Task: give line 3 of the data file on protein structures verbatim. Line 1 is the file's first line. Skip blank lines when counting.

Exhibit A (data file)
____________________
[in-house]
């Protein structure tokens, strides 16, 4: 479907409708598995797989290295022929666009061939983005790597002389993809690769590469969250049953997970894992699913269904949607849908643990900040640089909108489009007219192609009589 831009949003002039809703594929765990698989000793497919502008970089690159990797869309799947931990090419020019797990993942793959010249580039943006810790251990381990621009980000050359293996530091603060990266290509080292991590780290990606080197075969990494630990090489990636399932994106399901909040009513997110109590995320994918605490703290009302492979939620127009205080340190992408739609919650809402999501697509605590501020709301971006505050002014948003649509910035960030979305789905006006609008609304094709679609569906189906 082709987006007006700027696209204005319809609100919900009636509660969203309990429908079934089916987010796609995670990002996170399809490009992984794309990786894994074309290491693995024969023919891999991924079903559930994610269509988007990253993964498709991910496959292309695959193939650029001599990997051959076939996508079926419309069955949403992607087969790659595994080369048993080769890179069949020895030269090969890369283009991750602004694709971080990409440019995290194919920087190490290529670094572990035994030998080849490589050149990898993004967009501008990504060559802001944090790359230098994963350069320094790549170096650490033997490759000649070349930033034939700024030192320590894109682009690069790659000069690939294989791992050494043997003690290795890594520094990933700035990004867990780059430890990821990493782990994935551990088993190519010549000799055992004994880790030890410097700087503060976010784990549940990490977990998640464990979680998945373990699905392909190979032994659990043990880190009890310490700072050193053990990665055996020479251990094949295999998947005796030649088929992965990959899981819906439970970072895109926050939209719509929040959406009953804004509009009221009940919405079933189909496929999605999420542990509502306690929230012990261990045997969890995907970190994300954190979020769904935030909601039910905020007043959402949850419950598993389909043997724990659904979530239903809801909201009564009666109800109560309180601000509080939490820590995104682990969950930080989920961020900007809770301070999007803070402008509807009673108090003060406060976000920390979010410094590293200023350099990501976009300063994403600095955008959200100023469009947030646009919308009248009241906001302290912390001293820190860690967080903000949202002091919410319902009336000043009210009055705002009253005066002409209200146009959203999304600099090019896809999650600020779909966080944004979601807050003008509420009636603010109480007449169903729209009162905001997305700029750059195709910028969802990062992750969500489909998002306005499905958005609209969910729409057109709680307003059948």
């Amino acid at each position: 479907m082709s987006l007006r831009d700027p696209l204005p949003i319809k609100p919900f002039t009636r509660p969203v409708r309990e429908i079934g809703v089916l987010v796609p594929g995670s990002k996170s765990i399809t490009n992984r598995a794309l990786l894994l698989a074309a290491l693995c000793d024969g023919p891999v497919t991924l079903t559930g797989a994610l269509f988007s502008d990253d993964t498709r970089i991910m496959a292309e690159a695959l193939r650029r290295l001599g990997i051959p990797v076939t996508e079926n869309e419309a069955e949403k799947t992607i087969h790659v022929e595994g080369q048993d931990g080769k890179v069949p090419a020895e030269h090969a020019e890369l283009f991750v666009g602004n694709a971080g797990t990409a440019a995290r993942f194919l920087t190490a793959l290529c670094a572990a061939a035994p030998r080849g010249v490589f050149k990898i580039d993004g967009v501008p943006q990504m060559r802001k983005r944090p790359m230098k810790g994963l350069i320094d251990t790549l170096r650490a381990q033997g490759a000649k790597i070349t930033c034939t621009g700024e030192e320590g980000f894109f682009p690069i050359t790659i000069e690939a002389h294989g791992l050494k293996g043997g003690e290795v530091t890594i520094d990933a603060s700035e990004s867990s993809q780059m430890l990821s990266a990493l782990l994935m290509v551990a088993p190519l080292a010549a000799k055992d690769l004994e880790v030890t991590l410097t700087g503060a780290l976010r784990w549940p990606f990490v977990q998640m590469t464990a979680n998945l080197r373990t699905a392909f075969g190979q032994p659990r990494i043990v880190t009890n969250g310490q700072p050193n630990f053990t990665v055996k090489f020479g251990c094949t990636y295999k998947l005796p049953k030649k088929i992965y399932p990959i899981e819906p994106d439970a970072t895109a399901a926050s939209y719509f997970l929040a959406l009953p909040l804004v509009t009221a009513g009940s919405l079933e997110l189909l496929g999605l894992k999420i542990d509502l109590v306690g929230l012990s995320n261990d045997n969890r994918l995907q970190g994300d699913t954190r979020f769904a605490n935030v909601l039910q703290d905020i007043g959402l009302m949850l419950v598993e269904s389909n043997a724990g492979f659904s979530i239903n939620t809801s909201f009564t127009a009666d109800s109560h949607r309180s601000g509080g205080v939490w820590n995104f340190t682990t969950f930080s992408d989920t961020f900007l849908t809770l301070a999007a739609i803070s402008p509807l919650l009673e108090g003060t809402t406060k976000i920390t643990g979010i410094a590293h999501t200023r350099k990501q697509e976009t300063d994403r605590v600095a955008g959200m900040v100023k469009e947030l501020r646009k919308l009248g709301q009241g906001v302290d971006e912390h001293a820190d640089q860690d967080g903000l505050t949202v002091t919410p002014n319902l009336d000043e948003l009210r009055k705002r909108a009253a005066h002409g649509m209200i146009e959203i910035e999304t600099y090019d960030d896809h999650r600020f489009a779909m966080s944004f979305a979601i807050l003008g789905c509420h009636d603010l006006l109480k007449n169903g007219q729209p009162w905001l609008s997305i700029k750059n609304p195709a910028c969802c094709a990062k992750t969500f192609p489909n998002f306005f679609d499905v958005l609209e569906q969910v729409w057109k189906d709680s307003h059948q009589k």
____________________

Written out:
């Amino acid at each position: 479907m082709s987006l007006r831009d700027p696209l204005p949003i319809k609100p919900f002039t009636r509660p969203v409708r309990e429908i079934g809703v089916l987010v796609p594929g995670s990002k996170s765990i399809t490009n992984r598995a794309l990786l894994l698989a074309a290491l693995c000793d024969g023919p891999v497919t991924l079903t559930g797989a994610l269509f988007s502008d990253d993964t498709r970089i991910m496959a292309e690159a695959l193939r650029r290295l001599g990997i051959p990797v076939t996508e079926n869309e419309a069955e949403k799947t992607i087969h790659v022929e595994g080369q048993d931990g080769k890179v069949p090419a020895e030269h090969a020019e890369l283009f991750v666009g602004n694709a971080g797990t990409a440019a995290r993942f194919l920087t190490a793959l290529c670094a572990a061939a035994p030998r080849g010249v490589f050149k990898i580039d993004g967009v501008p943006q990504m060559r802001k983005r944090p790359m230098k810790g994963l350069i320094d251990t790549l170096r650490a381990q033997g490759a000649k790597i070349t930033c034939t621009g700024e030192e320590g980000f894109f682009p690069i050359t790659i000069e690939a002389h294989g791992l050494k293996g043997g003690e290795v530091t890594i520094d990933a603060s700035e990004s867990s993809q780059m430890l990821s990266a990493l782990l994935m290509v551990a088993p190519l080292a010549a000799k055992d690769l004994e880790v030890t991590l410097t700087g503060a780290l976010r784990w549940p990606f990490v977990q998640m590469t464990a979680n998945l080197r373990t699905a392909f075969g190979q032994p659990r990494i043990v880190t009890n969250g310490q700072p050193n630990f053990t990665v055996k090489f020479g251990c094949t990636y295999k998947l005796p049953k030649k088929i992965y399932p990959i899981e819906p994106d439970a970072t895109a399901a926050s939209y719509f997970l929040a959406l009953p909040l804004v509009t009221a009513g009940s919405l079933e997110l189909l496929g999605l894992k999420i542990d509502l109590v306690g929230l012990s995320n261990d045997n969890r994918l995907q970190g994300d699913t954190r979020f769904a605490n935030v909601l039910q703290d905020i007043g959402l009302m949850l419950v598993e269904s389909n043997a724990g492979f659904s979530i239903n939620t809801s909201f009564t127009a009666d109800s109560h949607r309180s601000g509080g205080v939490w820590n995104f340190t682990t969950f930080s992408d989920t961020f900007l849908t809770l301070a999007a739609i803070s402008p509807l919650l009673e108090g003060t809402t406060k976000i920390t643990g979010i410094a590293h999501t200023r350099k990501q697509e976009t300063d994403r605590v600095a955008g959200m900040v100023k469009e947030l501020r646009k919308l009248g709301q009241g906001v302290d971006e912390h001293a820190d640089q860690d967080g903000l505050t949202v002091t919410p002014n319902l009336d000043e948003l009210r009055k705002r909108a009253a005066h002409g649509m209200i146009e959203i910035e999304t600099y090019d960030d896809h999650r600020f489009a779909m966080s944004f979305a979601i807050l003008g789905c509420h009636d603010l006006l109480k007449n169903g007219q729209p009162w905001l609008s997305i700029k750059n609304p195709a910028c969802c094709a990062k992750t969500f192609p489909n998002f306005f679609d499905v958005l609209e569906q969910v729409w057109k189906d709680s307003h059948q009589k």